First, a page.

These are his words:
1. “Alternatively, (G-d mentions the Exodus) since He revealed Himself on the Sea as a valiant warrior, and here He revealed Himself as an old man full of mercy, as it is said: “and beneath His feet was like the form of a brick of sapphire”. . Since I change in (My) appearances, do not say that they are two (Divine) domains, (but) I am He Who took you out of Egypt and (I am He Who performed the miracles) by the Sea.”
2. “Alternatively, (G-d mentions the Exodus) since they heard many voices (during the Ten Commandments). . (meaning that) voices came from four directions and from the heavens and from the earth, (so) do not say that there are many (Divine) domains.”
(and afterward Rashi concludes:
“And why did He say (the first Commandment) (אלקיך) in the singular (possessive)? In order to give Moshe an opening to offer a defense in the incident of the Calf. (This is (the meaning of) “Why, O L-rd, should Your anger be kindled against Your people?”). You did not command them, “You shall not have the gods of others before Me,” but (You commanded) me alone “).
It is seemingly puzzling:
Rashi explains the simple meaning of the verse. What is lacking in the first comment (whose content is an understood and simple aspect) and which we find similarly in many other verses, as aforementioned) – that Rashi finds necessary to explain in the other two comments which are (very) far from the simple understanding (Pshat)?
This is so both in their general theme - namely, that one had to forewarn Yidden from erring that there are “two domains” and “there are multiple domains”. How is it fitting to say, that after seeing all the miracles in Egypt and at the Sea etc., and after standing at the events of Mount Sinai, that one must first now forewarn Yidden regarding the error that there can be “two (many) Divine domains”?!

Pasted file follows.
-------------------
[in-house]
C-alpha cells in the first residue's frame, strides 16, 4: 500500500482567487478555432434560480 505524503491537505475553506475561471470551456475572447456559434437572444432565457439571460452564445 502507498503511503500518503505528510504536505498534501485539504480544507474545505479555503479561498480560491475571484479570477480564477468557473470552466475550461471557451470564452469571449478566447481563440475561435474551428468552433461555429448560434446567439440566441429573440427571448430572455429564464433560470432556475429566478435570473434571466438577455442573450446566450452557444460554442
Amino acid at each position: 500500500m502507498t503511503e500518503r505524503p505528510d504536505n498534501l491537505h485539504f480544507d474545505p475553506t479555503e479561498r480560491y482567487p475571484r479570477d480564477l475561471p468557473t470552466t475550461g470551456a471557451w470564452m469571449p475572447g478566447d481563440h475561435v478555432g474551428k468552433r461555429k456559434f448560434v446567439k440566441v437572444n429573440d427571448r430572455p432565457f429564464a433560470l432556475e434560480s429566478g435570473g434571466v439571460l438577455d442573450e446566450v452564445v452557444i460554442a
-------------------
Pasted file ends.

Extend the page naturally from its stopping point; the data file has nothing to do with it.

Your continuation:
(Even, “I change in (My) appearances” – is not a sufficient reason for such an error. For it is plainly understood (and we see a similar occurrence physically in a person) that one’s face (at least) can change according to the deed that he does. One’s face is not the same when he conducts a war, as the same person’s face when he is performing a deed of kindness and mercy.
Therefore, how much more so is it puzzling, that one must forewarn from erring that “there are many domains”, because they “heard many voices” – when from all the many voices, (1) They heard the same Commandments, and (2) and this is primary) The content is: "I am the L-rd, your G-d; and You shall not have etc. ?!)
In addition to this, there is a separate difficulty in each of the two comments:
·In the first comment - the aspect that, “He revealed Himself here as an old man full of mercy” is not understood. For (according to Rashi), this occurred already on the Fifth of Sivan (Ex.24:4).
(Or at the very least – a considerable time before G-d began saying the Ten Commandments).
G-d should have immediately, at that time of revealing Himself, forewarned the Yidden from making the error (in the principles of faith) that “there are two Divine domains”. (and not suffice with this, in the middle of the Ten Commandments).
·And according to the second comment - that the place of the error was through the sound of the Ten Commandments – it is difficult (as Rashi himself continues):
“And why did He say (the first Commandment) (אלקיך) in the singular (possessive)?”
For also in this there is no question. For one finds in many places that G-d speaks to the Jewish People in the singular.
(Especially at Matan Torah when “and Yisroel encamped there - as one man with one heart”).